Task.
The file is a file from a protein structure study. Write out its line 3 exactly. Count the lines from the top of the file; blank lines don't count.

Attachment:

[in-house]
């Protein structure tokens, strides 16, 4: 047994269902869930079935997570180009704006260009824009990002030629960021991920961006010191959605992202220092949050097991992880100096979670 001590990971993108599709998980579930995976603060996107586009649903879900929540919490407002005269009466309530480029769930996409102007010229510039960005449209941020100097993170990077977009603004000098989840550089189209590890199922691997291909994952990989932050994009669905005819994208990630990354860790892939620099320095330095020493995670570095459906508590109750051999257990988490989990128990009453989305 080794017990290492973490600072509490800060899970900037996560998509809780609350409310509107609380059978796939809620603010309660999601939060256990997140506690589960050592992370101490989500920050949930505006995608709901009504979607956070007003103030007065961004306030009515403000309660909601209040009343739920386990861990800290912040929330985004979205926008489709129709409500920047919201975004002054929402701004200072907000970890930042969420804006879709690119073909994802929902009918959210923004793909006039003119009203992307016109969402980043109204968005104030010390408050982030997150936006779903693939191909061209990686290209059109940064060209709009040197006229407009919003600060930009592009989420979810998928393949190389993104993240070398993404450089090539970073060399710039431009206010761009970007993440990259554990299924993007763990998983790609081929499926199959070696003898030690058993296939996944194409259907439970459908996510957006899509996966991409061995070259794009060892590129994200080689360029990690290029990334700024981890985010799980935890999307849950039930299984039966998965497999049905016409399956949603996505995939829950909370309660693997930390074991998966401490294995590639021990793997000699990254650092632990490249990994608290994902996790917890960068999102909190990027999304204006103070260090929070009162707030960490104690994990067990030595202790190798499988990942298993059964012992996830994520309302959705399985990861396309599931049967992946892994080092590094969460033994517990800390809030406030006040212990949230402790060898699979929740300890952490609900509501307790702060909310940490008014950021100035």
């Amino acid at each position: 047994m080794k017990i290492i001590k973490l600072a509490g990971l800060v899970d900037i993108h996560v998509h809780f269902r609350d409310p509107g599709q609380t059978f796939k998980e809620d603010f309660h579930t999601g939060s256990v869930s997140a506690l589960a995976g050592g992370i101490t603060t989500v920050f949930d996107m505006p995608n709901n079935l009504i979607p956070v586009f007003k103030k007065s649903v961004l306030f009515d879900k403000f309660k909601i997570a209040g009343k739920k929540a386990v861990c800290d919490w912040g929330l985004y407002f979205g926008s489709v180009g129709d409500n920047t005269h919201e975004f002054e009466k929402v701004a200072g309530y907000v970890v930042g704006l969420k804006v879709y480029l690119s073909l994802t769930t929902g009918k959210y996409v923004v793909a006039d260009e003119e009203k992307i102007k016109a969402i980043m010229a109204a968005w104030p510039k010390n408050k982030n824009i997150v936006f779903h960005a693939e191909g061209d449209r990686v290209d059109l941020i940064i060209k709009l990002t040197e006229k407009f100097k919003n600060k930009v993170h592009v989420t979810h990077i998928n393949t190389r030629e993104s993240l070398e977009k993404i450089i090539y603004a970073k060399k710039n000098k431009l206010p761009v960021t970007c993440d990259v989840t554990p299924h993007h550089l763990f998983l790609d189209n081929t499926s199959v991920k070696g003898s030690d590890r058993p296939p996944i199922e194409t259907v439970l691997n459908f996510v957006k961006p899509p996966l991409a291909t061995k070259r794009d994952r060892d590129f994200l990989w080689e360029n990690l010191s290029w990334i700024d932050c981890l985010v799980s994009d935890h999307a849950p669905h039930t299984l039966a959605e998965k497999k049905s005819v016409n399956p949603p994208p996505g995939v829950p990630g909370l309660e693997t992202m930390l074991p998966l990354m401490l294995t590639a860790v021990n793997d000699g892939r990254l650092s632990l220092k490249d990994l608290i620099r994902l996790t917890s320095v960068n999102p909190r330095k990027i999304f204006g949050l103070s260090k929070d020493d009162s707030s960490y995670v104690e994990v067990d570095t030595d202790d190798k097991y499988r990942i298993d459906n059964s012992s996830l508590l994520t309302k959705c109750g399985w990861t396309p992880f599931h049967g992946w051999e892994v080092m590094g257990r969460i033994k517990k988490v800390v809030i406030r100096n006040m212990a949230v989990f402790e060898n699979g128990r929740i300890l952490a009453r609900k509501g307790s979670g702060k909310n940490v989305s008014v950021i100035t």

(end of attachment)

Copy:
């Amino acid at each position: 047994m080794k017990i290492i001590k973490l600072a509490g990971l800060v899970d900037i993108h996560v998509h809780f269902r609350d409310p509107g599709q609380t059978f796939k998980e809620d603010f309660h579930t999601g939060s256990v869930s997140a506690l589960a995976g050592g992370i101490t603060t989500v920050f949930d996107m505006p995608n709901n079935l009504i979607p956070v586009f007003k103030k007065s649903v961004l306030f009515d879900k403000f309660k909601i997570a209040g009343k739920k929540a386990v861990c800290d919490w912040g929330l985004y407002f979205g926008s489709v180009g129709d409500n920047t005269h919201e975004f002054e009466k929402v701004a200072g309530y907000v970890v930042g704006l969420k804006v879709y480029l690119s073909l994802t769930t929902g009918k959210y996409v923004v793909a006039d260009e003119e009203k992307i102007k016109a969402i980043m010229a109204a968005w104030p510039k010390n408050k982030n824009i997150v936006f779903h960005a693939e191909g061209d449209r990686v290209d059109l941020i940064i060209k709009l990002t040197e006229k407009f100097k919003n600060k930009v993170h592009v989420t979810h990077i998928n393949t190389r030629e993104s993240l070398e977009k993404i450089i090539y603004a970073k060399k710039n000098k431009l206010p761009v960021t970007c993440d990259v989840t554990p299924h993007h550089l763990f998983l790609d189209n081929t499926s199959v991920k070696g003898s030690d590890r058993p296939p996944i199922e194409t259907v439970l691997n459908f996510v957006k961006p899509p996966l991409a291909t061995k070259r794009d994952r060892d590129f994200l990989w080689e360029n990690l010191s290029w990334i700024d932050c981890l985010v799980s994009d935890h999307a849950p669905h039930t299984l039966a959605e998965k497999k049905s005819v016409n399956p949603p994208p996505g995939v829950p990630g909370l309660e693997t992202m930390l074991p998966l990354m401490l294995t590639a860790v021990n793997d000699g892939r990254l650092s632990l220092k490249d990994l608290i620099r994902l996790t917890s320095v960068n999102p909190r330095k990027i999304f204006g949050l103070s260090k929070d020493d009162s707030s960490y995670v104690e994990v067990d570095t030595d202790d190798k097991y499988r990942i298993d459906n059964s012992s996830l508590l994520t309302k959705c109750g399985w990861t396309p992880f599931h049967g992946w051999e892994v080092m590094g257990r969460i033994k517990k988490v800390v809030i406030r100096n006040m212990a949230v989990f402790e060898n699979g128990r929740i300890l952490a009453r609900k509501g307790s979670g702060k909310n940490v989305s008014v950021i100035t």